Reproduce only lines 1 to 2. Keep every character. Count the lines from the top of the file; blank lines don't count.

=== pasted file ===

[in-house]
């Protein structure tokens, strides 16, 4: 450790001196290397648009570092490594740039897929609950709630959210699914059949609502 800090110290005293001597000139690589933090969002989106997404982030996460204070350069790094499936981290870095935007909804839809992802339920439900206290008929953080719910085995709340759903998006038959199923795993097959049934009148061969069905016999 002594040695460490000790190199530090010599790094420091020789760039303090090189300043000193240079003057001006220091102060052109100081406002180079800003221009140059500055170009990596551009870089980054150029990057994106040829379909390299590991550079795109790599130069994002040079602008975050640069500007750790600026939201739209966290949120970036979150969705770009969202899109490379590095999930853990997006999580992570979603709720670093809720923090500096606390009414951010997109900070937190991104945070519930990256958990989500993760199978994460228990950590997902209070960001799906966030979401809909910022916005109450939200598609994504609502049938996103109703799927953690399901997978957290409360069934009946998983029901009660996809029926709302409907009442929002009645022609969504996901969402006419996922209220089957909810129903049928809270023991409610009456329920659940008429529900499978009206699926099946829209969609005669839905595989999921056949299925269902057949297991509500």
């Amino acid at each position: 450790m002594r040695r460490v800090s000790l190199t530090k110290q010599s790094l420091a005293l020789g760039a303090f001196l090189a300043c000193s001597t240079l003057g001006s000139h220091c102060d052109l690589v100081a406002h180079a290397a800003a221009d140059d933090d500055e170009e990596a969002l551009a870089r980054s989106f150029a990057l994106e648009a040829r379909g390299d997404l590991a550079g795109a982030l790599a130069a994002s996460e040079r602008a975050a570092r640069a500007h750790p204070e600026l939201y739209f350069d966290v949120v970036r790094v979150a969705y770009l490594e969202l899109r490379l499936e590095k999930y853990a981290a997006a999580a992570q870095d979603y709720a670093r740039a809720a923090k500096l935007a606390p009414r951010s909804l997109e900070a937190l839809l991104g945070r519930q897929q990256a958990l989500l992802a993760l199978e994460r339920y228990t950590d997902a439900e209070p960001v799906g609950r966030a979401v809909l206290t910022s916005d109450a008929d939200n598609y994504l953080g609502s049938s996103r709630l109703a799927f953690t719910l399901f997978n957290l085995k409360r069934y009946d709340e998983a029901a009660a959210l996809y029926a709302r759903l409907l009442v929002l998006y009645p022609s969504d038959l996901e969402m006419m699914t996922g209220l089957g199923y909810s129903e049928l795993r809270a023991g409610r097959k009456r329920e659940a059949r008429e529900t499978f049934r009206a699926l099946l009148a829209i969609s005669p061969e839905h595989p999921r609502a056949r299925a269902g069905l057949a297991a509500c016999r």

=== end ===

[in-house]
């Protein structure tokens, strides 16, 4: 450790001196290397648009570092490594740039897929609950709630959210699914059949609502 800090110290005293001597000139690589933090969002989106997404982030996460204070350069790094499936981290870095935007909804839809992802339920439900206290008929953080719910085995709340759903998006038959199923795993097959049934009148061969069905016999 002594040695460490000790190199530090010599790094420091020789760039303090090189300043000193240079003057001006220091102060052109100081406002180079800003221009140059500055170009990596551009870089980054150029990057994106040829379909390299590991550079795109790599130069994002040079602008975050640069500007750790600026939201739209966290949120970036979150969705770009969202899109490379590095999930853990997006999580992570979603709720670093809720923090500096606390009414951010997109900070937190991104945070519930990256958990989500993760199978994460228990950590997902209070960001799906966030979401809909910022916005109450939200598609994504609502049938996103109703799927953690399901997978957290409360069934009946998983029901009660996809029926709302409907009442929002009645022609969504996901969402006419996922209220089957909810129903049928809270023991409610009456329920659940008429529900499978009206699926099946829209969609005669839905595989999921056949299925269902057949297991509500």